Monday, February 04, 2008

ALA Presidential Candidate and Grassroots Advocacy

My friend Camila Alire is running for ALA President. (I know I posted about this here.)

Camila has been thinking about the issue of school libraries and librarians with the situation in Washington State uppermost in her mind. She recently posted some of her thoughts about the grassroots advocacy on her blog. However, they are important enough that I am going to (with her permission) reprint them here.

I use the term grassroots particularly when I refer to library advocacy. But, I never knew the origin of the term. I assumed, correctly, that it had to something to do with grass and its roots. That was about all the assumptions I could make. So, I went online to find more about the origins of the term. Voila, I found what I was looking for. On, grassroots is described as getting beneath the grass and its soil to the roots which are vital in keeping the grass alive, thriving, and green.

This made perfectly good sense to me and fits into the whole concept of grassroots library advocacy. The grassroots effort goes beyond our organized political system. It starts back home. I call it back home advocacy. Case in point is the growing grassroots movement in Spokane, Washington, where three mothers refused to accept the cutting of certified school librarians from the school libraries in the Spokane school district due to budget cuts.

These three moms started the Washington Coalition for School Libraries and Information Technology – WSLit ( ) They are the roots embedded in the soil of their children’s educational success. This group of women, joined by others, have lobbied their state legislators for the introduction of Senate Bill 6380 (House Bill 2773) which would provide Washington school districts with the funding for certified school librarians based on the size of the school districts as one of the components of legislation. Sound familiar? This is somewhat similar to the SKILLS Act that we in ALA have been lobbying for with our U.S. Congress. (The two bills also include allocating $12 per student for school library materials budget.)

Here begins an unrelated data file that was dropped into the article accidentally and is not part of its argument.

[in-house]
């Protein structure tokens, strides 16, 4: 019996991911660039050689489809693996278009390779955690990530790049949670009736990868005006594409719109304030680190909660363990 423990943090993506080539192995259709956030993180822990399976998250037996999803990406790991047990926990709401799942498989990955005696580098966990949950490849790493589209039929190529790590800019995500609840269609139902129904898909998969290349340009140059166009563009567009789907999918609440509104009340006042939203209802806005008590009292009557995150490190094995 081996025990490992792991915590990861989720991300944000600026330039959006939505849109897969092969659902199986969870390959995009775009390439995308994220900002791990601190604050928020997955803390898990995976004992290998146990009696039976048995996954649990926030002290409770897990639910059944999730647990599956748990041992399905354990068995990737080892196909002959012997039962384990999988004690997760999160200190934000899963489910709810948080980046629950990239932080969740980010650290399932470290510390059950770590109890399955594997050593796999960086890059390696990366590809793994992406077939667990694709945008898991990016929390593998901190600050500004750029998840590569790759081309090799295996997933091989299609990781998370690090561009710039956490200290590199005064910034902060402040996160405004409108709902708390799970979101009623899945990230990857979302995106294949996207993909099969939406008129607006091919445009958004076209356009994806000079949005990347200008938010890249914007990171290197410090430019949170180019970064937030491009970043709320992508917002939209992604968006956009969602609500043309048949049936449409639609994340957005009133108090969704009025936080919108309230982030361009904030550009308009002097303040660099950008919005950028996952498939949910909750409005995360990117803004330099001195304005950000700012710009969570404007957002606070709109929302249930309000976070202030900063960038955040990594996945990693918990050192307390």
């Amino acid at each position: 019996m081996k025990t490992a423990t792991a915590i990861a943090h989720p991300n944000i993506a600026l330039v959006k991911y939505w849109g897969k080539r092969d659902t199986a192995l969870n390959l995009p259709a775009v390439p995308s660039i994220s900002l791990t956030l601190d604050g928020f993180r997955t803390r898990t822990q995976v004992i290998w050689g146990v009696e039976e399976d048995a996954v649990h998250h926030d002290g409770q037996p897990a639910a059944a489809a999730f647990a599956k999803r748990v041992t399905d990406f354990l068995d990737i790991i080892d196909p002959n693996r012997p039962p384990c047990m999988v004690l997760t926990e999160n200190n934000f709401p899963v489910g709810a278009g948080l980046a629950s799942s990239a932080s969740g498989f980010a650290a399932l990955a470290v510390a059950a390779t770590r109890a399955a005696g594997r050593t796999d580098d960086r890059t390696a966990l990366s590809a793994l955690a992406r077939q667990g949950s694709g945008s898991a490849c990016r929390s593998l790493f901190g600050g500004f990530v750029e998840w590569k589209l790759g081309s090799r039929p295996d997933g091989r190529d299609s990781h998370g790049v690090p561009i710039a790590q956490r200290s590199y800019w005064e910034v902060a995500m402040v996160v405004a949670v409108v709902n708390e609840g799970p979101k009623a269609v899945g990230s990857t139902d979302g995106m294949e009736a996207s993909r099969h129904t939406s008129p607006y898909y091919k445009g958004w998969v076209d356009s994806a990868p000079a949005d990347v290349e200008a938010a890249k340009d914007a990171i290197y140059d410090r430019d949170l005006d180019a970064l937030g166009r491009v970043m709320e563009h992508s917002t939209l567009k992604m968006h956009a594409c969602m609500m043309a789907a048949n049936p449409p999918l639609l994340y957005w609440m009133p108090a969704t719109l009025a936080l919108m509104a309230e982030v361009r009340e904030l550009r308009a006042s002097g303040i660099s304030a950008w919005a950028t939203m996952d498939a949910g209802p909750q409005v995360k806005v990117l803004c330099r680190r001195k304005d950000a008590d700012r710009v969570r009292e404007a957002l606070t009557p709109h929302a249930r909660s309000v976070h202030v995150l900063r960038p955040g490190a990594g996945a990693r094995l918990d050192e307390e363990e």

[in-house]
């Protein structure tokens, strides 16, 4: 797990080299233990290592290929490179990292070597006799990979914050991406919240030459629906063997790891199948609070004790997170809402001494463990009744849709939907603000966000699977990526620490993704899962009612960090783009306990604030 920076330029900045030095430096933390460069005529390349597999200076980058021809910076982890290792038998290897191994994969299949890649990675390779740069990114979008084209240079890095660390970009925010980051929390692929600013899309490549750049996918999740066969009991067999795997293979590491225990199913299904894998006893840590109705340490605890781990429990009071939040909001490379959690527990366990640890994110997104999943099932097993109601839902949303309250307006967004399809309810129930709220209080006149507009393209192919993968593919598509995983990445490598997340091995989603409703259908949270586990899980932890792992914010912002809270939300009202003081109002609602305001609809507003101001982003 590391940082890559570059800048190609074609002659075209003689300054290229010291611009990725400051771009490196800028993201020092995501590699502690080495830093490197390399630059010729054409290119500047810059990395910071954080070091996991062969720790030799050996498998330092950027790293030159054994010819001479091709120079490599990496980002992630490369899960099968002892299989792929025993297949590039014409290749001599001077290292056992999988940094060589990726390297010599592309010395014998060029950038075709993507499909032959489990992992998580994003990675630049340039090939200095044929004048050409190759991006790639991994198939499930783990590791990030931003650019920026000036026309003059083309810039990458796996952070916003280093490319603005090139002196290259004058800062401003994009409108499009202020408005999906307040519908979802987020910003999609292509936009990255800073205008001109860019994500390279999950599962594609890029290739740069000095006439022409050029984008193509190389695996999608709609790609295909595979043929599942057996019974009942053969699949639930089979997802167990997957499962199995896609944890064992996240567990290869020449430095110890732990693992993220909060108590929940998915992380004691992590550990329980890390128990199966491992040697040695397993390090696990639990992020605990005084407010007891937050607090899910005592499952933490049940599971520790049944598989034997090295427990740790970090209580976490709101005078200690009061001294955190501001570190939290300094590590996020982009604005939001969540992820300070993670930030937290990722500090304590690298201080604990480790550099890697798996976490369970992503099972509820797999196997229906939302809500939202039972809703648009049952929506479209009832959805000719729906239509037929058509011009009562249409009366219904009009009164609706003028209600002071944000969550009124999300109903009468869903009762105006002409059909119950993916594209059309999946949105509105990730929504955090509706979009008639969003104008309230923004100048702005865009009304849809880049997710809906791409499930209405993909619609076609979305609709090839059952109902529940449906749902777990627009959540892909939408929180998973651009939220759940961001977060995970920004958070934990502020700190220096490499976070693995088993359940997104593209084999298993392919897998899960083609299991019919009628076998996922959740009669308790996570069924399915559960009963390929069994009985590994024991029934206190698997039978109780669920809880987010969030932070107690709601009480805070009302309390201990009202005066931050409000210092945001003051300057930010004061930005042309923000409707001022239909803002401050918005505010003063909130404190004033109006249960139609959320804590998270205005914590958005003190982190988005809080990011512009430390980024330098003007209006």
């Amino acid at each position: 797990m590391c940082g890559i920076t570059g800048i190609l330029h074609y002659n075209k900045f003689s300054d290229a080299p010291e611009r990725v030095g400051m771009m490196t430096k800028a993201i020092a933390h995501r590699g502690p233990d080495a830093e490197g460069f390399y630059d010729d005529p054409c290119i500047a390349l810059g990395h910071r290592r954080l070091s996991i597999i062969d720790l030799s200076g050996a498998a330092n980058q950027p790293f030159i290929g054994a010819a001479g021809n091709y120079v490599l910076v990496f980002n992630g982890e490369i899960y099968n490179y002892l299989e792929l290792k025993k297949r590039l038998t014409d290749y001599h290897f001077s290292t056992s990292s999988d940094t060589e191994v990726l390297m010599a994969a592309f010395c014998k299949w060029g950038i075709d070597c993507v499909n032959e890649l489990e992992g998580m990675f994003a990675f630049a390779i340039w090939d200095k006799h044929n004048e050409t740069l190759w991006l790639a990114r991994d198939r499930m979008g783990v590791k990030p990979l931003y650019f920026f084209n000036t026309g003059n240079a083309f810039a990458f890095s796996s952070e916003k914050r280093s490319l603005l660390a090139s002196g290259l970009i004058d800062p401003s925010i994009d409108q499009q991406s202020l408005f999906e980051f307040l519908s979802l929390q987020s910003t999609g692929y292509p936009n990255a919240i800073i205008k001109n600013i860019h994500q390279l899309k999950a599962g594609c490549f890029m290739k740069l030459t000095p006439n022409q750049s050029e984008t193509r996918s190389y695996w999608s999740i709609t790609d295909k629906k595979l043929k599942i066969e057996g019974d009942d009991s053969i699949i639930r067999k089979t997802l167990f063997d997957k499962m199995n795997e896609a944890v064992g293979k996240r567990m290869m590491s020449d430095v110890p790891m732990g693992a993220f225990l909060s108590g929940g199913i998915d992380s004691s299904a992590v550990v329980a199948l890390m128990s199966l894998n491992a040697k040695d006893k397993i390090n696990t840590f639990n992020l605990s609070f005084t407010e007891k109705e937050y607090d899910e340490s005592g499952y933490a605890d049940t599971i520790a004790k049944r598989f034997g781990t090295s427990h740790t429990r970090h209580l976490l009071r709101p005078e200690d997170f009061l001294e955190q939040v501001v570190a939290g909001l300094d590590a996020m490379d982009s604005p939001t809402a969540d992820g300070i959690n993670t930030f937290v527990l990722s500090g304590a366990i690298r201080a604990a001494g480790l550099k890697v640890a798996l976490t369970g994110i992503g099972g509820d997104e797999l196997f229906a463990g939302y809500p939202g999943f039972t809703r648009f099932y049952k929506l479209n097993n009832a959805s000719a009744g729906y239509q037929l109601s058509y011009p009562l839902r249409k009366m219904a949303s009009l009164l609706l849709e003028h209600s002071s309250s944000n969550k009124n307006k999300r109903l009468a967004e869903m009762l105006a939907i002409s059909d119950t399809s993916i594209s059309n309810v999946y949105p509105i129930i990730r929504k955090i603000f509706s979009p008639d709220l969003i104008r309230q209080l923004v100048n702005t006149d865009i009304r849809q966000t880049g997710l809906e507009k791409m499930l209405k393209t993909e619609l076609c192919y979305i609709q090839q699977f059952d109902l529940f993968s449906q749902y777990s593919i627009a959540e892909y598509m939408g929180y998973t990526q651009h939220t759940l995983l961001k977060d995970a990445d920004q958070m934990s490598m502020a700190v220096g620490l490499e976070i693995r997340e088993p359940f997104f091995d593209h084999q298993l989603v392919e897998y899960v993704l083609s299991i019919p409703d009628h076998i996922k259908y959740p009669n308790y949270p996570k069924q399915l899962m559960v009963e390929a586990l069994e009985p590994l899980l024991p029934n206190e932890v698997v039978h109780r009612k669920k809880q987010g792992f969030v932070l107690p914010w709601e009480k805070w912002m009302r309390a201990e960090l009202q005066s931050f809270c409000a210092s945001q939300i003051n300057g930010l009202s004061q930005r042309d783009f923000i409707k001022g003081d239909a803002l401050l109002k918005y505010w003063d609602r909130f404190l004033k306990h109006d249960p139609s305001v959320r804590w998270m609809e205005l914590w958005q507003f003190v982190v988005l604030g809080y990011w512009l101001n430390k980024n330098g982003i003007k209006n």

This past Friday, the Coalition held a summit – the Washington School Library Media Program Summit – and rally in Olympia, Washington’s state capitol. ALA was well-represented by President Loriene Roy, AASL President, Sara Johns, and Julie Walker, AASL Executive Director, Julie Walker. The event was to garner more support for their grassroots efforts on behalf of school libraries.

As an ALA presidential candidate, I maintain that grassroots library advocacy goes hand-in-hand with back home advocacy. My back home advocacy has two purposes. The first is to engage library supporters at the grassroots level to raise the awareness level of the value of libraries and library employees. These roots include parents, patrons, trustees, students, faculty, frontline librarians/library staff, and library administrators. The second purpose is to implement a nationwide Back Home Advocacy Day at the local level in August when both our state and federal legislators are “back home” in their legislative districts.

Let the Washington Coalition’s roots spread to other states to get organized in efforts to put certified school librarians back in school libraries and to fund school library materials budgets more responsibly. As your ALA president, I would not only support the spreading of the roots for support of school libraries but I would also use this grassroots effort as an excellent model for organizing and implementing a systematic Back Home Advocacy Day.

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